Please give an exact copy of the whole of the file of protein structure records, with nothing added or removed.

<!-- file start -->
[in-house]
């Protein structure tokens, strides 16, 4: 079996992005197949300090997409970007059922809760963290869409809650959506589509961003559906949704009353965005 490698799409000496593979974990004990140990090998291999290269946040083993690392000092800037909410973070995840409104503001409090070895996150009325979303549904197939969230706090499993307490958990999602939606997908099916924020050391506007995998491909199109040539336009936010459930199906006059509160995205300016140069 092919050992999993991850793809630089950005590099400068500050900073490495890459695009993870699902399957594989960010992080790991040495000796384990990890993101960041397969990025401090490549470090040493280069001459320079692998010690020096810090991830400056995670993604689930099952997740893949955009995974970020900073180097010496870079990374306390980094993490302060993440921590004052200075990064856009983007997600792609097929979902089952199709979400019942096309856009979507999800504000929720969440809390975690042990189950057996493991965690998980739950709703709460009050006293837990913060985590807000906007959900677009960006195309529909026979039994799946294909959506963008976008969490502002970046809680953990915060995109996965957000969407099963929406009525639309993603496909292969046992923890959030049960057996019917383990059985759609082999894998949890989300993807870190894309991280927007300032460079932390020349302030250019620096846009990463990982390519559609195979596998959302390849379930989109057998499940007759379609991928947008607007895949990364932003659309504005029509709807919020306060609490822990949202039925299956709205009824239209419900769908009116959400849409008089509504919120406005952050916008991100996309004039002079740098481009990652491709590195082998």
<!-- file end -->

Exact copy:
[in-house]
């Protein structure tokens, strides 16, 4: 079996992005197949300090997409970007059922809760963290869409809650959506589509961003559906949704009353965005 490698799409000496593979974990004990140990090998291999290269946040083993690392000092800037909410973070995840409104503001409090070895996150009325979303549904197939969230706090499993307490958990999602939606997908099916924020050391506007995998491909199109040539336009936010459930199906006059509160995205300016140069 092919050992999993991850793809630089950005590099400068500050900073490495890459695009993870699902399957594989960010992080790991040495000796384990990890993101960041397969990025401090490549470090040493280069001459320079692998010690020096810090991830400056995670993604689930099952997740893949955009995974970020900073180097010496870079990374306390980094993490302060993440921590004052200075990064856009983007997600792609097929979902089952199709979400019942096309856009979507999800504000929720969440809390975690042990189950057996493991965690998980739950709703709460009050006293837990913060985590807000906007959900677009960006195309529909026979039994799946294909959506963008976008969490502002970046809680953990915060995109996965957000969407099963929406009525639309993603496909292969046992923890959030049960057996019917383990059985759609082999894998949890989300993807870190894309991280927007300032460079932390020349302030250019620096846009990463990982390519559609195979596998959302390849379930989109057998499940007759379609991928947008607007895949990364932003659309504005029509709807919020306060609490822990949202039925299956709205009824239209419900769908009116959400849409008089509504919120406005952050916008991100996309004039002079740098481009990652491709590195082998």